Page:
The issue of your child’s safety is paramount, and baby gates are one of the safety features that you can’t do without. Baby gates are designed to prevent your baby from falling down the stairs. But do baby gates expire?
You should choose a baby gate that meets the current safety standards. This article will look at the query from a number of different angles, and help you make the best choice. Although baby gates may last for years, it’s important to replace them when your child reaches a certain age.
- Do baby gates expire?
- For how long can you use a baby gate with your child?
- Baby gate safety 101
- Buying used baby gates
- How to maintain a baby gate so it lasts long
- How to store a baby gate properly for a next baby
Do baby gates expire?
Baby gates don’t expire. But, you need to look at the current JPMA standards for safety gates, and only purchase gates that suit the most recent regulations. Retractable baby gates and swinging ones are sturdy structures and don’t have expiry dates. However, it’s advisable to follow the most recent guidelines, because of problems with previous safety gates.
For instance, the latest JPMA regulations state that, as of 6 July 2021, all baby gates have to withstand 30 pounds of force before dislodging. This means that all pressure-mounted gates have had to be redesigned, and it’s best to buy pressure-mounted gates that comply with this law. The reason relates to safety problems that might occur when pressure-mounted gates dislodge and cause accidents in the home.
For how long can you use a baby gate with your child?
The question of how long to use a baby gate depends on two key issues:
- the height of your child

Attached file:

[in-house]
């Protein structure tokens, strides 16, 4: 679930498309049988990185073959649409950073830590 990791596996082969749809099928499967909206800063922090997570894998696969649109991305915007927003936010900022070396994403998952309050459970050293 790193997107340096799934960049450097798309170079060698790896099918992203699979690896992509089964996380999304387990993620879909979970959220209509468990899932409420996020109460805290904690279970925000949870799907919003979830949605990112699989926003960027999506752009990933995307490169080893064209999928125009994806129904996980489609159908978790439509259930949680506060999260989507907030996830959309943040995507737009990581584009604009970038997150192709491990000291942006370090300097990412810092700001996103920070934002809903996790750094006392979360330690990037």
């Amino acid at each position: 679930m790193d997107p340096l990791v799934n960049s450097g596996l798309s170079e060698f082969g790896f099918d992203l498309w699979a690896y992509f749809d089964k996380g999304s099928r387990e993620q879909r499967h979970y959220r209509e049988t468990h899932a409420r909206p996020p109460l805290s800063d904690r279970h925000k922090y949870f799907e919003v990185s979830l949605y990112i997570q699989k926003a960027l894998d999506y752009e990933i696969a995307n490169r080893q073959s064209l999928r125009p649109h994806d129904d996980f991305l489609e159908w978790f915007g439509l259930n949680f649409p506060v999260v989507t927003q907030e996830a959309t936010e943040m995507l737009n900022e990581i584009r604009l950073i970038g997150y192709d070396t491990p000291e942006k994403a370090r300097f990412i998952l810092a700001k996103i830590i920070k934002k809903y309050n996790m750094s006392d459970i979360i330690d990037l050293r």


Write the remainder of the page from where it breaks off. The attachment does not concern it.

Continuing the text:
- the age of your child
In general, it’s wise to use baby gates between the ages of 6 months and 2 years. Babies begin rolling around this time and crawling, and that’s when you need the gates up. Beyond this, a child should be able to manage stairs effectively. If your child has a younger sibling, of course, the gates need to remain up and teach your toddler to protect their younger brother or sister.
The issue is children older than 2 years will try to climb over the gate, a dangerous thing at any stage, or a child who has worked out how to open the gate. In these situations, it’s unsafe for the child to have the gate up, and best to take it down before accidents happen.
The other guideline which might apply to some children is: keep the gates up until the chin of the child fits over the top of the gate. This is an especially good rule of thumb when you have a child who is tall for their age. This is particularly important for gates at either end of the stairs.
You need to make the call if you have a child who has a disability. In this case, you’ll need to keep the safety gates up for quite a few years longer.
For the situations where you keep the safety gates up, particularly near stairs, have a professional check them for wear and tear every now and then.
Baby gate safety 101
It’s important to talk about baby gate safety in order to keep both you and your child free from harm. Baby gates are essential, but can cause more damage if used or installed incorrectly.